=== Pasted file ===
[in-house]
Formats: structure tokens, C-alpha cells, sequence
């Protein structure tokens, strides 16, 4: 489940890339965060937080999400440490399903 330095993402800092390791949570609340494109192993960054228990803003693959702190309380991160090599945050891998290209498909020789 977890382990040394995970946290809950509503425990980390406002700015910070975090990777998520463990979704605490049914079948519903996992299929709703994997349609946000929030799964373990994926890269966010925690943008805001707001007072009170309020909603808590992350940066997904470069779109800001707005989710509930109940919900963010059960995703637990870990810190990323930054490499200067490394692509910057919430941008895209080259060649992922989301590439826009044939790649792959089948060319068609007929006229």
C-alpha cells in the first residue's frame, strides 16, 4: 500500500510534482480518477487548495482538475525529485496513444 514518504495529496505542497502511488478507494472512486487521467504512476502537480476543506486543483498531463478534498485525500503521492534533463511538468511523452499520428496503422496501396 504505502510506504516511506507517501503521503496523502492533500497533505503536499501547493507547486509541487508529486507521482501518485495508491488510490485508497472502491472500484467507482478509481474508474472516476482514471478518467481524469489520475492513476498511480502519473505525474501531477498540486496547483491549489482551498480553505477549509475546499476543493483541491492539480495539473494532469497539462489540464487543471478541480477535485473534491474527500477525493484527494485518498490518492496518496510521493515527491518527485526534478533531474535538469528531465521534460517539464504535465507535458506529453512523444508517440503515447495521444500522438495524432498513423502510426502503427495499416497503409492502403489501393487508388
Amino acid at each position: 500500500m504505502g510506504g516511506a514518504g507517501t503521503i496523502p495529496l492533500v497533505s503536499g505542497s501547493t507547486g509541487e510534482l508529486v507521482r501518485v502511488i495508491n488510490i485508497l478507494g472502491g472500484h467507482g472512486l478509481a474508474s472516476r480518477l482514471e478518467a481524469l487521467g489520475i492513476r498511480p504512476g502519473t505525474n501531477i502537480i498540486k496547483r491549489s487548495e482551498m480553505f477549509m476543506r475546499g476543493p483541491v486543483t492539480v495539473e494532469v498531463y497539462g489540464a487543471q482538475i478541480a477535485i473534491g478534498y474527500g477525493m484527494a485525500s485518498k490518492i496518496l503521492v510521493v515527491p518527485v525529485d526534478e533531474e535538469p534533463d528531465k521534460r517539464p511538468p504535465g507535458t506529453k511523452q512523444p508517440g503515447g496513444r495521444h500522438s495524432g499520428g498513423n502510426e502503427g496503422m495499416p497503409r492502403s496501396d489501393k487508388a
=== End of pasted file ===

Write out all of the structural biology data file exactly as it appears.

[in-house]
Formats: structure tokens, C-alpha cells, sequence
């Protein structure tokens, strides 16, 4: 489940890339965060937080999400440490399903 330095993402800092390791949570609340494109192993960054228990803003693959702190309380991160090599945050891998290209498909020789 977890382990040394995970946290809950509503425990980390406002700015910070975090990777998520463990979704605490049914079948519903996992299929709703994997349609946000929030799964373990994926890269966010925690943008805001707001007072009170309020909603808590992350940066997904470069779109800001707005989710509930109940919900963010059960995703637990870990810190990323930054490499200067490394692509910057919430941008895209080259060649992922989301590439826009044939790649792959089948060319068609007929006229």
C-alpha cells in the first residue's frame, strides 16, 4: 500500500510534482480518477487548495482538475525529485496513444 514518504495529496505542497502511488478507494472512486487521467504512476502537480476543506486543483498531463478534498485525500503521492534533463511538468511523452499520428496503422496501396 504505502510506504516511506507517501503521503496523502492533500497533505503536499501547493507547486509541487508529486507521482501518485495508491488510490485508497472502491472500484467507482478509481474508474472516476482514471478518467481524469489520475492513476498511480502519473505525474501531477498540486496547483491549489482551498480553505477549509475546499476543493483541491492539480495539473494532469497539462489540464487543471478541480477535485473534491474527500477525493484527494485518498490518492496518496510521493515527491518527485526534478533531474535538469528531465521534460517539464504535465507535458506529453512523444508517440503515447495521444500522438495524432498513423502510426502503427495499416497503409492502403489501393487508388
Amino acid at each position: 500500500m504505502g510506504g516511506a514518504g507517501t503521503i496523502p495529496l492533500v497533505s503536499g505542497s501547493t507547486g509541487e510534482l508529486v507521482r501518485v502511488i495508491n488510490i485508497l478507494g472502491g472500484h467507482g472512486l478509481a474508474s472516476r480518477l482514471e478518467a481524469l487521467g489520475i492513476r498511480p504512476g502519473t505525474n501531477i502537480i498540486k496547483r491549489s487548495e482551498m480553505f477549509m476543506r475546499g476543493p483541491v486543483t492539480v495539473e494532469v498531463y497539462g489540464a487543471q482538475i478541480a477535485i473534491g478534498y474527500g477525493m484527494a485525500s485518498k490518492i496518496l503521492v510521493v515527491p518527485v525529485d526534478e533531474e535538469p534533463d528531465k521534460r517539464p511538468p504535465g507535458t506529453k511523452q512523444p508517440g503515447g496513444r495521444h500522438s495524432g499520428g498513423n502510426e502503427g496503422m495499416p497503409r492502403s496501396d489501393k487508388a